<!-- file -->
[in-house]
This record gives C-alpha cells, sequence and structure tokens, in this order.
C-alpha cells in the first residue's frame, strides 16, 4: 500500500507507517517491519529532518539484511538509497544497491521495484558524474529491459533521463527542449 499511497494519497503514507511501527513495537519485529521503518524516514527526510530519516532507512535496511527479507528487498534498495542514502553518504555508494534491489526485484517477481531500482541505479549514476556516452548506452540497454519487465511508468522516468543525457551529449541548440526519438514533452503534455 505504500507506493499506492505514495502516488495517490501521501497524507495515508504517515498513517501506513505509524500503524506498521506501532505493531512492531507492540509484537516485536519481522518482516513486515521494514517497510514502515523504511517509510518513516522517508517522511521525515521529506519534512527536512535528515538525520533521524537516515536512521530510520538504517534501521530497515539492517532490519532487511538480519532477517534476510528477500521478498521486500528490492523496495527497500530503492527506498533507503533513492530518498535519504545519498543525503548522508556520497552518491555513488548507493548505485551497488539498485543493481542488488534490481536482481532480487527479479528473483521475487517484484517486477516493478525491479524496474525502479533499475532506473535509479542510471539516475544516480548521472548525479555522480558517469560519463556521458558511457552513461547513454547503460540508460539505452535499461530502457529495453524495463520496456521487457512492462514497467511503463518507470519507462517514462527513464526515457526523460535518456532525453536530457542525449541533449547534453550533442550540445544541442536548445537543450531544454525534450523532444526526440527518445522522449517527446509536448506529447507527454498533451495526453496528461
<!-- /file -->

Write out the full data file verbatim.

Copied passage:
[in-house]
This record gives C-alpha cells, sequence and structure tokens, in this order.
C-alpha cells in the first residue's frame, strides 16, 4: 500500500507507517517491519529532518539484511538509497544497491521495484558524474529491459533521463527542449 499511497494519497503514507511501527513495537519485529521503518524516514527526510530519516532507512535496511527479507528487498534498495542514502553518504555508494534491489526485484517477481531500482541505479549514476556516452548506452540497454519487465511508468522516468543525457551529449541548440526519438514533452503534455 505504500507506493499506492505514495502516488495517490501521501497524507495515508504517515498513517501506513505509524500503524506498521506501532505493531512492531507492540509484537516485536519481522518482516513486515521494514517497510514502515523504511517509510518513516522517508517522511521525515521529506519534512527536512535528515538525520533521524537516515536512521530510520538504517534501521530497515539492517532490519532487511538480519532477517534476510528477500521478498521486500528490492523496495527497500530503492527506498533507503533513492530518498535519504545519498543525503548522508556520497552518491555513488548507493548505485551497488539498485543493481542488488534490481536482481532480487527479479528473483521475487517484484517486477516493478525491479524496474525502479533499475532506473535509479542510471539516475544516480548521472548525479555522480558517469560519463556521458558511457552513461547513454547503460540508460539505452535499461530502457529495453524495463520496456521487457512492462514497467511503463518507470519507462517514462527513464526515457526523460535518456532525453536530457542525449541533449547534453550533442550540445544541442536548445537543450531544454525534450523532444526526440527518445522522449517527446509536448506529447507527454498533451495526453496528461